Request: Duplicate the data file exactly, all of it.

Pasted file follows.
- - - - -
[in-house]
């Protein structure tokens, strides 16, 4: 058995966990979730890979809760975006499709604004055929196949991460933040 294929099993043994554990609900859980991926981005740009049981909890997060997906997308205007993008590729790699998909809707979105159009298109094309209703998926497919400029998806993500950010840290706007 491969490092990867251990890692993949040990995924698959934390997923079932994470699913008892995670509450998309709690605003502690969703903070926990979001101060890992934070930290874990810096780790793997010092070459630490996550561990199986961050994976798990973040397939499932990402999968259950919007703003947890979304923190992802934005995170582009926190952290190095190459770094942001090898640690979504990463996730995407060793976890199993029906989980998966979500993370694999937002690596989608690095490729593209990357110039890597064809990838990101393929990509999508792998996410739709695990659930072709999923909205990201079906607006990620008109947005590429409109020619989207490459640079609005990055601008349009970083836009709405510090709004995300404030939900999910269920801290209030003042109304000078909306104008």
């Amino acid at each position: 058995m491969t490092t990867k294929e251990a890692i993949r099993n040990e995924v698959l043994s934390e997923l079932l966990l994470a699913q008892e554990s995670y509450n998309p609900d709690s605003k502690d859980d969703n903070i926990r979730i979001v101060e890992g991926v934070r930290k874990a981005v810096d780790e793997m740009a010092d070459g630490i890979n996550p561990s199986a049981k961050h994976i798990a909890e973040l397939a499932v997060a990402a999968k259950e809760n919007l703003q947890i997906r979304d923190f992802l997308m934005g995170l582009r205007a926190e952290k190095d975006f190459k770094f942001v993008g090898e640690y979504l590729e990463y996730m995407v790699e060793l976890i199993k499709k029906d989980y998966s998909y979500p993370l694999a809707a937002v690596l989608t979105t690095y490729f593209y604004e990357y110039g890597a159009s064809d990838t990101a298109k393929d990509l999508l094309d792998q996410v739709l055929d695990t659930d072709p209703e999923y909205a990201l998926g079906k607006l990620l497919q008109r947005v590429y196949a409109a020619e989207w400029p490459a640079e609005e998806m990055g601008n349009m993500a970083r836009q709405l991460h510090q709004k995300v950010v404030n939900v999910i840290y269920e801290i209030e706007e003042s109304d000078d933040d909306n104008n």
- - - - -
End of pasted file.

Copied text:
[in-house]
């Protein structure tokens, strides 16, 4: 058995966990979730890979809760975006499709604004055929196949991460933040 294929099993043994554990609900859980991926981005740009049981909890997060997906997308205007993008590729790699998909809707979105159009298109094309209703998926497919400029998806993500950010840290706007 491969490092990867251990890692993949040990995924698959934390997923079932994470699913008892995670509450998309709690605003502690969703903070926990979001101060890992934070930290874990810096780790793997010092070459630490996550561990199986961050994976798990973040397939499932990402999968259950919007703003947890979304923190992802934005995170582009926190952290190095190459770094942001090898640690979504990463996730995407060793976890199993029906989980998966979500993370694999937002690596989608690095490729593209990357110039890597064809990838990101393929990509999508792998996410739709695990659930072709999923909205990201079906607006990620008109947005590429409109020619989207490459640079609005990055601008349009970083836009709405510090709004995300404030939900999910269920801290209030003042109304000078909306104008």
């Amino acid at each position: 058995m491969t490092t990867k294929e251990a890692i993949r099993n040990e995924v698959l043994s934390e997923l079932l966990l994470a699913q008892e554990s995670y509450n998309p609900d709690s605003k502690d859980d969703n903070i926990r979730i979001v101060e890992g991926v934070r930290k874990a981005v810096d780790e793997m740009a010092d070459g630490i890979n996550p561990s199986a049981k961050h994976i798990a909890e973040l397939a499932v997060a990402a999968k259950e809760n919007l703003q947890i997906r979304d923190f992802l997308m934005g995170l582009r205007a926190e952290k190095d975006f190459k770094f942001v993008g090898e640690y979504l590729e990463y996730m995407v790699e060793l976890i199993k499709k029906d989980y998966s998909y979500p993370l694999a809707a937002v690596l989608t979105t690095y490729f593209y604004e990357y110039g890597a159009s064809d990838t990101a298109k393929d990509l999508l094309d792998q996410v739709l055929d695990t659930d072709p209703e999923y909205a990201l998926g079906k607006l990620l497919q008109r947005v590429y196949a409109a020619e989207w400029p490459a640079e609005e998806m990055g601008n349009m993500a970083r836009q709405l991460h510090q709004k995300v950010v404030n939900v999910i840290y269920e801290i209030e706007e003042s109304d000078d933040d909306n104008n």